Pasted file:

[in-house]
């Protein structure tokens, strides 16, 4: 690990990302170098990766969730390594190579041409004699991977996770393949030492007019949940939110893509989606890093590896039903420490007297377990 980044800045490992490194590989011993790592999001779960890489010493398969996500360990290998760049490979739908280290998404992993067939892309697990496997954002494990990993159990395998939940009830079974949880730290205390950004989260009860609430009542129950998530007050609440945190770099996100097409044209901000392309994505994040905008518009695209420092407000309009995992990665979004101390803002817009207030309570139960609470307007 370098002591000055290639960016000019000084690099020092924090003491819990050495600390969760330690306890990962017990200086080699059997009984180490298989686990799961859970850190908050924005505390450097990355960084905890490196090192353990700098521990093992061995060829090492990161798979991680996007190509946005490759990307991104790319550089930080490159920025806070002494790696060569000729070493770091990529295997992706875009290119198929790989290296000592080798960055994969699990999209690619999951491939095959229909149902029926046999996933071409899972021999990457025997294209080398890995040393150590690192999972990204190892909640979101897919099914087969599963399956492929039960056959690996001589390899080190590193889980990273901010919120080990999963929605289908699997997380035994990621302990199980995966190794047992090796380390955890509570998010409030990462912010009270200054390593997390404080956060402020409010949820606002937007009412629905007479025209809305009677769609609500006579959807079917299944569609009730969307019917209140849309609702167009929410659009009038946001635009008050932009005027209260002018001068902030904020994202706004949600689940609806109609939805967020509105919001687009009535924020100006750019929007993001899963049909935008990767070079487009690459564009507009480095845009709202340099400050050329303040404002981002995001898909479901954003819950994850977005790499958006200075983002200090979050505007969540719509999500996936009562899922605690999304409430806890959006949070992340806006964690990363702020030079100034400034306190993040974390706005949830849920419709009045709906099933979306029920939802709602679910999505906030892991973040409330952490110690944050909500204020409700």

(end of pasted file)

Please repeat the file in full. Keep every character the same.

[in-house]
């Protein structure tokens, strides 16, 4: 690990990302170098990766969730390594190579041409004699991977996770393949030492007019949940939110893509989606890093590896039903420490007297377990 980044800045490992490194590989011993790592999001779960890489010493398969996500360990290998760049490979739908280290998404992993067939892309697990496997954002494990990993159990395998939940009830079974949880730290205390950004989260009860609430009542129950998530007050609440945190770099996100097409044209901000392309994505994040905008518009695209420092407000309009995992990665979004101390803002817009207030309570139960609470307007 370098002591000055290639960016000019000084690099020092924090003491819990050495600390969760330690306890990962017990200086080699059997009984180490298989686990799961859970850190908050924005505390450097990355960084905890490196090192353990700098521990093992061995060829090492990161798979991680996007190509946005490759990307991104790319550089930080490159920025806070002494790696060569000729070493770091990529295997992706875009290119198929790989290296000592080798960055994969699990999209690619999951491939095959229909149902029926046999996933071409899972021999990457025997294209080398890995040393150590690192999972990204190892909640979101897919099914087969599963399956492929039960056959690996001589390899080190590193889980990273901010919120080990999963929605289908699997997380035994990621302990199980995966190794047992090796380390955890509570998010409030990462912010009270200054390593997390404080956060402020409010949820606002937007009412629905007479025209809305009677769609609500006579959807079917299944569609009730969307019917209140849309609702167009929410659009009038946001635009008050932009005027209260002018001068902030904020994202706004949600689940609806109609939805967020509105919001687009009535924020100006750019929007993001899963049909935008990767070079487009690459564009507009480095845009709202340099400050050329303040404002981002995001898909479901954003819950994850977005790499958006200075983002200090979050505007969540719509999500996936009562899922605690999304409430806890959006949070992340806006964690990363702020030079100034400034306190993040974390706005949830849920419709009045709906099933979306029920939802709602679910999505906030892991973040409330952490110690944050909500204020409700």